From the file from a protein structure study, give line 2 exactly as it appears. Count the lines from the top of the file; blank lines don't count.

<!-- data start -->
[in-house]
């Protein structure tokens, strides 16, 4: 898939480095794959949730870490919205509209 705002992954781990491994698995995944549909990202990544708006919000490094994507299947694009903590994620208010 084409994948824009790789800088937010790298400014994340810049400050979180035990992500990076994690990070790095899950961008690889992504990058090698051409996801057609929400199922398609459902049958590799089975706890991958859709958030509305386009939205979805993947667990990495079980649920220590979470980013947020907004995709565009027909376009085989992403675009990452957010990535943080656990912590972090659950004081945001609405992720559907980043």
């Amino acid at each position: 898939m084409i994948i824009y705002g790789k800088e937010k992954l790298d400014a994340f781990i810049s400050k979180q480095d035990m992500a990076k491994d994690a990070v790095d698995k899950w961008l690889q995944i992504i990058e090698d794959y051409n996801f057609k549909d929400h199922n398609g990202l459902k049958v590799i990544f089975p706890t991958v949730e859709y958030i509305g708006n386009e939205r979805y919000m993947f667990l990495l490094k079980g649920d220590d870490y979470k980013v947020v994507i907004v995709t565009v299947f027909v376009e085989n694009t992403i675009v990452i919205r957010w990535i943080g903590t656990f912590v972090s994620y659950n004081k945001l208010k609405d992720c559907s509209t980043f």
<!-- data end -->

């Protein structure tokens, strides 16, 4: 898939480095794959949730870490919205509209 705002992954781990491994698995995944549909990202990544708006919000490094994507299947694009903590994620208010 084409994948824009790789800088937010790298400014994340810049400050979180035990992500990076994690990070790095899950961008690889992504990058090698051409996801057609929400199922398609459902049958590799089975706890991958859709958030509305386009939205979805993947667990990495079980649920220590979470980013947020907004995709565009027909376009085989992403675009990452957010990535943080656990912590972090659950004081945001609405992720559907980043």